This absorbing new memoir by artist, poet, performer, and rock star Patti Smith provides a personal take on her daily life: her dreams, philosophical musings, friendships and myriad exotic journeys. Favorite black jacket, check. Watch cap, check. Black coffee at Café ‘Ino, check.
Unlike Just Kids, which focused on her past, her life with artist Mapplethorpe in the famous Chelsea Hotel, in this book the past and present intertwine. Coffee, the connecting themes.
Appropriately enough, it begins with a dream. One of many that thread through the book. Next Patti describes her trip to French Guiana in the 70s. After her husband promised her a trip anyway in the world. Patti--idiosyncratic as always--chose the place where French writer Genet was imprisoned. They were almost jailed themselves on the way back when their driver was caught ferrying a man in the trunk to the airport. Read more about M Train
The year 2015 has rushed out the exit door, but no worries, this wonderful mix of essays is not time-centric.
My favorite in the collection I randomly chose first. Sorry, editor, Ariel Levy, I just dive into these collections and start reading wherever my finger lands. Tim Kreider’s “A Man and his Cat” describes a single fellow’s devotion for his cat. How one small nonhuman creature fills his home with love and his life with a sense of purpose.
On the other hand, in the humorous sounding essay “My Grandma the Poisoner” John Reed makes a strong case that the early deaths of several relatives and the upset stomachs and inertia of certain houseguests were not accidental. Reed found himself comatose for fourteen hours several times after eating a Grandma meal.
The sweet and spot-on “65” describes how aging has affected one boomer’s life. Mark Jacobson milks the slowing down and aches and pains of age for all they are worth. The tone is light but the sentiments serious, especially when he ponders the overarching question, how did this happen to me. Read more about The Best American Essays 2015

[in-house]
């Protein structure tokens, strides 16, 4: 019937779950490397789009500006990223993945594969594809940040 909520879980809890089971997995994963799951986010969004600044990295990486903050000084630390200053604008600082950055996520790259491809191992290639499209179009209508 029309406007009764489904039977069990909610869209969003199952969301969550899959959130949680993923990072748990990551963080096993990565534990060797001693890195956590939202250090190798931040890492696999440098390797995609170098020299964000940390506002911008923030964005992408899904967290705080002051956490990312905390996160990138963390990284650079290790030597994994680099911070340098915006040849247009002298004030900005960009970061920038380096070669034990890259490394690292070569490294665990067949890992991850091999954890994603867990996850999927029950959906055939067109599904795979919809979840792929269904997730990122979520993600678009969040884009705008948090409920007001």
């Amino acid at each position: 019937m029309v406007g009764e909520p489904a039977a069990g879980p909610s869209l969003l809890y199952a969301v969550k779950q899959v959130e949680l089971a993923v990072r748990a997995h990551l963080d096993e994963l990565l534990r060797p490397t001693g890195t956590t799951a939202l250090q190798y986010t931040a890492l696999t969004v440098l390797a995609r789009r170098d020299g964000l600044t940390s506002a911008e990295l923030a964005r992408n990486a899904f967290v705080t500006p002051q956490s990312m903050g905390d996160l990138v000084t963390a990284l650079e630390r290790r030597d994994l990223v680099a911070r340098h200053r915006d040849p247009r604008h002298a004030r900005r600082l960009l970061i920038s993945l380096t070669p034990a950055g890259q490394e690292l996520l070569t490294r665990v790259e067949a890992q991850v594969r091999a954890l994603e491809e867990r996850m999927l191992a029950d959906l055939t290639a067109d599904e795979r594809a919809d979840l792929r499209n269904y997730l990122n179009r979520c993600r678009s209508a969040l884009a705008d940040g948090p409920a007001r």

The Lunar Chronicles by Marissa Meyer is one of my favorite series of all time. These science fiction retellings of fairy tales are exciting, romantic, smart, funny, and all around awesome. The first book in the series, Cinder, introduces readers to the world and its conflicts. Scarlet brings in some great new characters and sets the plot moving along. Cress also introduces new characters, new conflicts, and new allies. I loved all three of these books, as well as Fairest, the prequel to the series. The most recent book, Winter, is exactly what fans have been hoping for. At just over 800 pages, it's long enough to completely lose yourself in the world and feel like you get enough time to spend with all your favorite characters. Although, I was still disappointed when it was all over.
In Cinder the reader learns that humans have colonized the Moon, now known as Luna. The Earth is broken into fewer, large countries. Cinder lives in the Eastern Commonwealth, one of the largest and most powerful countries. The Commonwealth is ruled by an Emperor and his son, Kaito, is a very handsome prince. Cinder is a cyborg, a human with robotic components, who is also the best mechanic in the Commonwealth. She lives with her adopted mother and two sisters, working hard to earn her keep and never feeling like a part of the family. When Prince Kaito shows up at her booth to inquire about her ability to fix his favorite android it's the start of something much larger for both of them. Cinder finds herself drawn into the political power plays of Queen Levana of Luna, a cruel leader with her sights set on the Commonwealth. A plague is ravaging the people of Earth and Levana has an antidote, but the young prince must first give her what she wants if he's ever to save his people.